Muhammadiyah and radicalism: Relationships and intersections
Pradana Boy ZTF
In commemorating its centennial anniversary November this year, Muhammadiyah, the second largest Islamic organization in Indonesia, is organizing an International Research Conference on Muhammadiyah, or IRCM, at Muhammadiyah University of Malang, East Java, from Nov. 29-Dec. 3. More than a dozen internationally reputable experts in Muhammadiyah studies will discuss, scrutinize, asses and analyze many aspects of Muhammadiyah’s movements, ranging from its religious stance, social achievements, education, to political dynamics. Among so many topics that are highly debated will be Muhammadiyah and radicalism.
It cannot be denied that the ascendance of Islamic radicalism in the post-New Order Indonesia has created a number of schools of thought. Among them is the association of Islamic radicalism with modernist and puritan Islamic groups, including Muhammadiyah. One main reason for this attribution is the fact that some main players of radicalism in Indonesia are connected to Muhammadiyah, including, 2002 Bali bombers Amrozi, Mukhlas and Ali Imron, being the most popularly cited examples.
In responding to this fact, two opposing views emerged. On the one hand, some observers and scholars, such as Nahdlatul Ulama (NU) chairman Said Agil Siradj, have exaggerated the fact and jumped into the conclusion that Muhammadiyah is a “producer” of radicals. Muhammadiyah’s inner circles, on the other hand, are defensive by stating that the association is non-sense and is politically motivated. However, both views are not based on a rigorous assessment and mostly motivated by prejudices and a shallow understanding of the complex dynamic of Muhammadiyah, on the part of observers; and by exclusive-mindedness and fanaticism, on the part of Muhammadiyah activists.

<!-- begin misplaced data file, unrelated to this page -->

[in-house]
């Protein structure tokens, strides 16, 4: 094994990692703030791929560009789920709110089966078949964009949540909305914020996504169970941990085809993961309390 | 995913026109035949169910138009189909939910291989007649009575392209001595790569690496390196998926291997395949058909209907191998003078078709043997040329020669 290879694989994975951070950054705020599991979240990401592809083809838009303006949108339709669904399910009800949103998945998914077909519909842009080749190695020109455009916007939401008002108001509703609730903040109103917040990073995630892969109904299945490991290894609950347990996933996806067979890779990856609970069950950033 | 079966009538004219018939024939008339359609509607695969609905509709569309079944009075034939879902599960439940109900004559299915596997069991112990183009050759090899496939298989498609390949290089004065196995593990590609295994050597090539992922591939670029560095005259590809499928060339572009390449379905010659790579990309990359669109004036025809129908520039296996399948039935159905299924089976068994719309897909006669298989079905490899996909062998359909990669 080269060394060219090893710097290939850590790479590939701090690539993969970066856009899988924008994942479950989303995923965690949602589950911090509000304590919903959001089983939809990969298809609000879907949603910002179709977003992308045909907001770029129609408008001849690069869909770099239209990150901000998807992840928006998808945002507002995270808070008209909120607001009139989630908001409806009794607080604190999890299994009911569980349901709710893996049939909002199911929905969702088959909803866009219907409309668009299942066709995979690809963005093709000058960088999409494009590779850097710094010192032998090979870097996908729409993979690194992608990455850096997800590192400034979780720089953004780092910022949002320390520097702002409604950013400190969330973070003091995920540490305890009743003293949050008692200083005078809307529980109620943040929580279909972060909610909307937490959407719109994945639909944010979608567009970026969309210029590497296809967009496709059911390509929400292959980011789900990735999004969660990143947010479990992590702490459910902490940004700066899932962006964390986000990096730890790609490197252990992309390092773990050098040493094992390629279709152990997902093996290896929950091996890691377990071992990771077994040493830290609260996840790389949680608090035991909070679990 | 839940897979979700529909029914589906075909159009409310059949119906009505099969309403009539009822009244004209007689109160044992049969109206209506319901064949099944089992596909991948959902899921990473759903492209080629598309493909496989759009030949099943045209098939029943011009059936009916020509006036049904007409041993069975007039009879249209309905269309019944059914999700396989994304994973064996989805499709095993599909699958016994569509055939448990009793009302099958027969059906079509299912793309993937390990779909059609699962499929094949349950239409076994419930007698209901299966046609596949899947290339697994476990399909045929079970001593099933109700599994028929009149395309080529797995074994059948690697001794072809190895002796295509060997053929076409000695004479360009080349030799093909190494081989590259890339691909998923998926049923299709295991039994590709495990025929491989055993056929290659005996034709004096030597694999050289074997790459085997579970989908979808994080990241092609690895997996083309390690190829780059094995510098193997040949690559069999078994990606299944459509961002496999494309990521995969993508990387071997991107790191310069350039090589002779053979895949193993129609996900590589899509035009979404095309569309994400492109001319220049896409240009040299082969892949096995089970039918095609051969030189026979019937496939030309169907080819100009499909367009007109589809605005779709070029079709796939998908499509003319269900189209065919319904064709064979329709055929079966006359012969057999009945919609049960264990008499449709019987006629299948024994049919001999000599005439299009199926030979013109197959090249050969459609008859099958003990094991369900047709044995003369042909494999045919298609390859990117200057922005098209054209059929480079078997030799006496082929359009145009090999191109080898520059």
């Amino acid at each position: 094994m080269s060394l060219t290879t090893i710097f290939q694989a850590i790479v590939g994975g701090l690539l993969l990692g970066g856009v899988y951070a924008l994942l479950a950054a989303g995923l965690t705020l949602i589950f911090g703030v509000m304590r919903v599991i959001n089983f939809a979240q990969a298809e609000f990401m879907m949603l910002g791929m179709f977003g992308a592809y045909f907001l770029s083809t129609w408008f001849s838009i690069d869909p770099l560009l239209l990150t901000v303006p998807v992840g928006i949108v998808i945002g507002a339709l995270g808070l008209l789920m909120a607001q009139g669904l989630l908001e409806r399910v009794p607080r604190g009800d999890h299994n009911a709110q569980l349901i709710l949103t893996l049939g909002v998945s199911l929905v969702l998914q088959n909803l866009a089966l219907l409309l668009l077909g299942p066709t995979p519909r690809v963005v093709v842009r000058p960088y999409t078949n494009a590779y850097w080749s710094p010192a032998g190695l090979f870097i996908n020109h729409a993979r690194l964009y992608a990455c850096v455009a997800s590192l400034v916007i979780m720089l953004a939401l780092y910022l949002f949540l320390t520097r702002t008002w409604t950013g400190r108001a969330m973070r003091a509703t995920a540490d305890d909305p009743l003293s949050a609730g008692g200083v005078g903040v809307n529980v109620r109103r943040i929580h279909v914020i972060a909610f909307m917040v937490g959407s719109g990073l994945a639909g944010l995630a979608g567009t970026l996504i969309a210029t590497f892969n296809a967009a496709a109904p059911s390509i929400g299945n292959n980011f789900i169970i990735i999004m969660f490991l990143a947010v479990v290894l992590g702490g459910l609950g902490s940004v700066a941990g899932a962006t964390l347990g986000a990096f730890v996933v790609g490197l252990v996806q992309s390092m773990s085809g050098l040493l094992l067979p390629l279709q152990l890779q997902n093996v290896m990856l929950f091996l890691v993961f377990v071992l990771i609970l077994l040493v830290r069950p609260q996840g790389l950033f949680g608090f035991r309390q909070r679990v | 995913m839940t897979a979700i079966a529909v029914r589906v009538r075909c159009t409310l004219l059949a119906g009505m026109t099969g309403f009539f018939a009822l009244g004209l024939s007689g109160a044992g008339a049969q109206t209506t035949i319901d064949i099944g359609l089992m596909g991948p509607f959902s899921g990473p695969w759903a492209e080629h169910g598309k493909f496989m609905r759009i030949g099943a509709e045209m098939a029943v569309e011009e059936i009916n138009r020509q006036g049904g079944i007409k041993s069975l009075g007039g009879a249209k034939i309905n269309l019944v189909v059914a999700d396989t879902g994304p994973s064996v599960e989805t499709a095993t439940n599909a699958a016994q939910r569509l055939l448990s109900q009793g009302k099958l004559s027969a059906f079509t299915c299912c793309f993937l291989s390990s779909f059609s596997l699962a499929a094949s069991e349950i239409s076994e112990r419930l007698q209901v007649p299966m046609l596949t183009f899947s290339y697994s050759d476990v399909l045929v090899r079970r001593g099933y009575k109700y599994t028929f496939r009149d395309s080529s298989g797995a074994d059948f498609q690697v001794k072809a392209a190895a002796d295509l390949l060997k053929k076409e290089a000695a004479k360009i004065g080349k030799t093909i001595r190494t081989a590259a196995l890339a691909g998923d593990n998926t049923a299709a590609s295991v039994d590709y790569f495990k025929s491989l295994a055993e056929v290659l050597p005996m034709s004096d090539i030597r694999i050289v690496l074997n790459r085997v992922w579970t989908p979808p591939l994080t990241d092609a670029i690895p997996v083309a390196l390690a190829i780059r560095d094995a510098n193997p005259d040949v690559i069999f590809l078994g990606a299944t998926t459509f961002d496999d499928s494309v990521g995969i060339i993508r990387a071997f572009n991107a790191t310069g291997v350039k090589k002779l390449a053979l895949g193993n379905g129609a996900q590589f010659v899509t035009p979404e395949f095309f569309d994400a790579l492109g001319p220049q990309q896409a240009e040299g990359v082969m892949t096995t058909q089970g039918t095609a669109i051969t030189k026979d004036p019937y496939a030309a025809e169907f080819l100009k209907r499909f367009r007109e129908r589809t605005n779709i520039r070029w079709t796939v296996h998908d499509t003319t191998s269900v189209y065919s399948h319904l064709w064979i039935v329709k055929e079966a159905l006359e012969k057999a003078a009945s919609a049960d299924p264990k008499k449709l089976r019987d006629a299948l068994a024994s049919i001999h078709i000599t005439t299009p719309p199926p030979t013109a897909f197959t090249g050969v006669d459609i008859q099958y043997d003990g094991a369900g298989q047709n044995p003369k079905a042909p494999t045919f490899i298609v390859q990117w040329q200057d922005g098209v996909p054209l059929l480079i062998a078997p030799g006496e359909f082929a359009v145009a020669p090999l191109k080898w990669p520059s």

Based on my research, which took the case of emerging radicalism in predominantly Muhammadiyah region of Lamongan, East Java, it can be concluded that basically Muhammadiyah has made an indirect contribution to the emergence of radicalism among the youth. The contribution can be described in the following points.
In terms of religious doctrine, Muhammadiyah shares certain fundamental traits with radical Islamic groups. Those intersections are their attitude toward the Scripture, local cultures and traditions. Theoretically, Muslims’ attitude toward the interpretation of the Koran can be broadly identified in terms of literalist, semi-literalist and
While the founder of Muhammadiyah took a progressive approach in interpreting the Koran, most Muhammadiyah members in the current context adopt the second approach, while it is academically accepted that the second approach is also followed by most radicals, most notably their ideologues such as Sayyid Qutb and Abul A’la al-Mawdudi.
For the lack of a better term, I refer to this intersection as the “elementary relationship” of Muhammadiyah and radicalism. At this stage of the interplay, Muhammadiyah’s doctrine of puritanism has a minor but determining role in spreading the seeds of radicalism among certain activists. However, those seeds developed and advanced not in Muhammadiyah milieu, but outside Muhammadiyah. The case of Ali Imron and Amrozi evidence of this.